The 150,000 UAW members at Detroit’s Big Three aren’t the only ones benefitting from their new contracts with General Motors, Ford and Stellantis. Three foreign-owned manufacturers have announced similar wage hikes for their own U.S. workers — hoping to keep them non-union. Find out more at Headlight.News.
With no major progress reported in contract talks with Detroit’s Big Three automakers, the UAW ordered nearly 7,000 workers to walk out at the most profitable plant operated by Stellantis, its Ram pickup line in the Detroit suburb of Sterling Heights.
GM manufacturing chief Gerald Johnson took an end run around UAW leaders by providing striking workers a detailed look at the company’s latest contract offer. “These are not poverty wages,” he stressed, noting many union employees will make over $100,000 before benefits. GM, Johnson stressed, simply can’t offer any more if it hopes to remain competitive.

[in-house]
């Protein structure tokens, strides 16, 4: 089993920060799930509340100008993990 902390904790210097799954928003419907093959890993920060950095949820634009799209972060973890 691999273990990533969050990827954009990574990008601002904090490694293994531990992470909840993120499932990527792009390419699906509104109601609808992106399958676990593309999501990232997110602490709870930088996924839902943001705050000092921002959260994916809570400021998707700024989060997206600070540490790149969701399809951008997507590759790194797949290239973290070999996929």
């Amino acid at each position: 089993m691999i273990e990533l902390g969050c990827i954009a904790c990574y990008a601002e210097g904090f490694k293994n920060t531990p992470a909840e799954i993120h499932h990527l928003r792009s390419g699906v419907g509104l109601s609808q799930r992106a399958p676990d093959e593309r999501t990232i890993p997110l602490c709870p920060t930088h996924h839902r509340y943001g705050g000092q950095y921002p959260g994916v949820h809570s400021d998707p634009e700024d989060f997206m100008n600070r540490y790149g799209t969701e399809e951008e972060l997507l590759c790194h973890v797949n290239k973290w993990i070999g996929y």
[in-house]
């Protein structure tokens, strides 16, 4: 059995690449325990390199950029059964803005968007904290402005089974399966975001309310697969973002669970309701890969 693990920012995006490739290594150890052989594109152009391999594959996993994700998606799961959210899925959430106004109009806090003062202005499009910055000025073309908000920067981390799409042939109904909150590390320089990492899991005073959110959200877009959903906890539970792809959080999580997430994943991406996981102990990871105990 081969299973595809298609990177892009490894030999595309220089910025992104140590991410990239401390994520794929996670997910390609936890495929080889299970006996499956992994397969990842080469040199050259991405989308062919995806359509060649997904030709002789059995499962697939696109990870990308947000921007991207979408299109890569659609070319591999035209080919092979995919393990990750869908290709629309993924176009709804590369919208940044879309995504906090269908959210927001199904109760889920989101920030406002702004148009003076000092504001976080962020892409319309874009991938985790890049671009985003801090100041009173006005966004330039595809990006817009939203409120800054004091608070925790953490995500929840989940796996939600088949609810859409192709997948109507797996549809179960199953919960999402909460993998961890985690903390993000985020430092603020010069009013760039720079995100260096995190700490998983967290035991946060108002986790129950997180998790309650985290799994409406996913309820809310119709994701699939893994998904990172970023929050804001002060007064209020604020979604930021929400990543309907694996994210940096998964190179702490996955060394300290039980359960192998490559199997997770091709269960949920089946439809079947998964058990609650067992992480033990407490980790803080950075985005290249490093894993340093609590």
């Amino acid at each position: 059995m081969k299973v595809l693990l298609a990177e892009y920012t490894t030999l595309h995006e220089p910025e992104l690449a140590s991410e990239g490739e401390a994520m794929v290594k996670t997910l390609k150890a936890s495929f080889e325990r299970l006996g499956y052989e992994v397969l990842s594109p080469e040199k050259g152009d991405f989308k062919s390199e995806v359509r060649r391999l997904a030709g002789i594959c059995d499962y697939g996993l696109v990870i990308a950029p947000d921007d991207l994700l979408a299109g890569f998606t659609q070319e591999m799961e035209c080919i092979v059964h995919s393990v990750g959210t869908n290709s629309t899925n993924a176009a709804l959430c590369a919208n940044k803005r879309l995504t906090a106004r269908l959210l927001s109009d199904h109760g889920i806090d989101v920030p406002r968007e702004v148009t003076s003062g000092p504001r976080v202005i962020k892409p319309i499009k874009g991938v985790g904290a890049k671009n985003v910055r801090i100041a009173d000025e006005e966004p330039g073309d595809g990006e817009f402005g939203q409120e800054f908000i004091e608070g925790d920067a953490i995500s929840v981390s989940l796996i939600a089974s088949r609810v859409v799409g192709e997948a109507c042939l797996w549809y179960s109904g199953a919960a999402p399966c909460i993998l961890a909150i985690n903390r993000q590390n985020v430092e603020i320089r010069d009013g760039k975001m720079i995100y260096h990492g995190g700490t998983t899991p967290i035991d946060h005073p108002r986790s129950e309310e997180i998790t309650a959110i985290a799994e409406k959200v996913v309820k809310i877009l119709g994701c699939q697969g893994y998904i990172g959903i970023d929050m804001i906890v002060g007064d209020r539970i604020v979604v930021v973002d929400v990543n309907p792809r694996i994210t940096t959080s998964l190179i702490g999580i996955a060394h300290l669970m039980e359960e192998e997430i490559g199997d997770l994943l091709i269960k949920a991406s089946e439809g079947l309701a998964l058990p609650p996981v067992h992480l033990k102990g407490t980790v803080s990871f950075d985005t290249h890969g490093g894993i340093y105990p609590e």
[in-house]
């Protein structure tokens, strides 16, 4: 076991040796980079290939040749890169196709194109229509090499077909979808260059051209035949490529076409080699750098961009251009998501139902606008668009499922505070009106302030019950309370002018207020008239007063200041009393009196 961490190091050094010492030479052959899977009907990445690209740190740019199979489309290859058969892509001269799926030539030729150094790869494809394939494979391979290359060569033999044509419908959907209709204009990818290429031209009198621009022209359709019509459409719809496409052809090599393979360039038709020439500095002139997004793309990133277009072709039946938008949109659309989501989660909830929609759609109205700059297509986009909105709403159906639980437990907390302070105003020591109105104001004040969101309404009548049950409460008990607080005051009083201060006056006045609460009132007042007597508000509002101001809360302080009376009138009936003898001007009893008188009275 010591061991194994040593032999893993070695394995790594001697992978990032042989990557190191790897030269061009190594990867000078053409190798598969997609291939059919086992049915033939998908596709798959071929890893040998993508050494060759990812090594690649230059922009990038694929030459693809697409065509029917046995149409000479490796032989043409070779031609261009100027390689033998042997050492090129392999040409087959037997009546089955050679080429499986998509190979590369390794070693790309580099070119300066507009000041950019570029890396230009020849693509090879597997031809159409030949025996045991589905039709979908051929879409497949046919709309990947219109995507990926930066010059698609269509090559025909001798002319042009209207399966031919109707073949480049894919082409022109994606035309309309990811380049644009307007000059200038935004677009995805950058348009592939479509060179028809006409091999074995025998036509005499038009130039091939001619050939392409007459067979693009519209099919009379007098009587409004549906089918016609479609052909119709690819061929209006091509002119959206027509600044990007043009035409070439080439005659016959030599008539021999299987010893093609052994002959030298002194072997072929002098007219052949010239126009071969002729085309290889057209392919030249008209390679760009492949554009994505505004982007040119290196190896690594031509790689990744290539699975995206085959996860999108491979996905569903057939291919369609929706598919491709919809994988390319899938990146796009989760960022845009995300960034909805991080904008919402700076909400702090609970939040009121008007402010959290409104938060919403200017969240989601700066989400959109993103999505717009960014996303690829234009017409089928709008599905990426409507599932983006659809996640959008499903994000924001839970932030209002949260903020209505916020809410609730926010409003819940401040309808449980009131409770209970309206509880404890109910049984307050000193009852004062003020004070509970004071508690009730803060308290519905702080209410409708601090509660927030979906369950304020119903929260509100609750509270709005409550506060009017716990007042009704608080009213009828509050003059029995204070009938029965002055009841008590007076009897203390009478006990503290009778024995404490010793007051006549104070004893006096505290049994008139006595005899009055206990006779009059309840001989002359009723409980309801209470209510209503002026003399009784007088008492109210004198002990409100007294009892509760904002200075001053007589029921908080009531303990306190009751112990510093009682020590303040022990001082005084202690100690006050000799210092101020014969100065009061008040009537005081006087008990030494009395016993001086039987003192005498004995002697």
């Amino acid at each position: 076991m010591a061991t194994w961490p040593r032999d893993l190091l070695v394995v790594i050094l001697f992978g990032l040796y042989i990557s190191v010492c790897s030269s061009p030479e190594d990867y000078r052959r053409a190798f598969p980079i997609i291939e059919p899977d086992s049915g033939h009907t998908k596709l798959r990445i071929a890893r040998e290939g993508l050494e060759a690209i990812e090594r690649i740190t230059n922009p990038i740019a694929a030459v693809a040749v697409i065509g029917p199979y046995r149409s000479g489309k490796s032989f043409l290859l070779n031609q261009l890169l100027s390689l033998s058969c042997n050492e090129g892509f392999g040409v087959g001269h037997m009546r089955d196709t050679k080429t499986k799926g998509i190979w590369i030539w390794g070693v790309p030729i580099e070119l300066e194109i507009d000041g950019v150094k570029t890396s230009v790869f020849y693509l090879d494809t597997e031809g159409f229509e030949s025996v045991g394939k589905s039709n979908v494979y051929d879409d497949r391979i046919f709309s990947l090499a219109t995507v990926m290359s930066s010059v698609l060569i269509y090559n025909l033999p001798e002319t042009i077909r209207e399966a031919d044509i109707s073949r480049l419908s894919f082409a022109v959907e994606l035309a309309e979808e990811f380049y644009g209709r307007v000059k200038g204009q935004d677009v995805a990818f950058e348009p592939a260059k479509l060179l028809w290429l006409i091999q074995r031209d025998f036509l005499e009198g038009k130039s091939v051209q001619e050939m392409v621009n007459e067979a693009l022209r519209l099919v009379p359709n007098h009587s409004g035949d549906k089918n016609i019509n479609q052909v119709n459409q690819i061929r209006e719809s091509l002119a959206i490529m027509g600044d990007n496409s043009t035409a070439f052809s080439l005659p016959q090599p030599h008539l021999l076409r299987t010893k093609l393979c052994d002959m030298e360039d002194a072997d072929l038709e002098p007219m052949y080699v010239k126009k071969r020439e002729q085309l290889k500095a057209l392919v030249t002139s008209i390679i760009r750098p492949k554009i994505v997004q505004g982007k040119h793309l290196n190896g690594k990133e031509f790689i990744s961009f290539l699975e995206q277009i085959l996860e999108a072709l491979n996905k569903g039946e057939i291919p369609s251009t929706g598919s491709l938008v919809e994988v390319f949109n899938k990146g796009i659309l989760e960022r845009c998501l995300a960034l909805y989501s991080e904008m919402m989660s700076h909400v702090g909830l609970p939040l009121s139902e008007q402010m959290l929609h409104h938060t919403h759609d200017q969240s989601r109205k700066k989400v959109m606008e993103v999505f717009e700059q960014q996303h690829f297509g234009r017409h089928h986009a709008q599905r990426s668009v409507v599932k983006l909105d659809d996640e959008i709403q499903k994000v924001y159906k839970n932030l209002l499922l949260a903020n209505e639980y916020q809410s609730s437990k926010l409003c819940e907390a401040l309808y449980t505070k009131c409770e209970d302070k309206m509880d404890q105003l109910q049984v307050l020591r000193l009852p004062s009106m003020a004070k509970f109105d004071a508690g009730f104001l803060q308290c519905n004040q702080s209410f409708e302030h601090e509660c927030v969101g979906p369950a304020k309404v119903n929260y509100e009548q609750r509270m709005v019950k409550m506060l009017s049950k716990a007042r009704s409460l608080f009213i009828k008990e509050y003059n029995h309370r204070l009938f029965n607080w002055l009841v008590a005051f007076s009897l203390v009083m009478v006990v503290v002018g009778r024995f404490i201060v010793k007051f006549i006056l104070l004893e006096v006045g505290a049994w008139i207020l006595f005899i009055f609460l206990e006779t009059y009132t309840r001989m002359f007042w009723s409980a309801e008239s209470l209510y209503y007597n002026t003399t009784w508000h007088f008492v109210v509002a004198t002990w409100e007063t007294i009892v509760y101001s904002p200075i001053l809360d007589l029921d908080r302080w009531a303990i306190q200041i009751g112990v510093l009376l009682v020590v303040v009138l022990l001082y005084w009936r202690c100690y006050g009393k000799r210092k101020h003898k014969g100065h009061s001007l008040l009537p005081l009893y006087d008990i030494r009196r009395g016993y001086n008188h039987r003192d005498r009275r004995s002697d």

Nearly five weeks in, there appears to be no immediate end in sight for the UAW’s strike against Detroit’s Big Three. In his first appearance since the union’s contracts with his company expired, Ford Chairman Bill Ford spoke out, warning the walkout could destroy the American auto industry, and saying “We need to come together to bring an end to this acrimonious round of talks.”
It hasn’t taken long for the UAW strike to impact others, as an auto supplier has already implemented layoffs and Ford sent home 600 workers who can’t get needed parts due to the strikes. UAW chief Shawn Fain dismissed the notion the Biden administration could help. Check out the story at Headlight.News.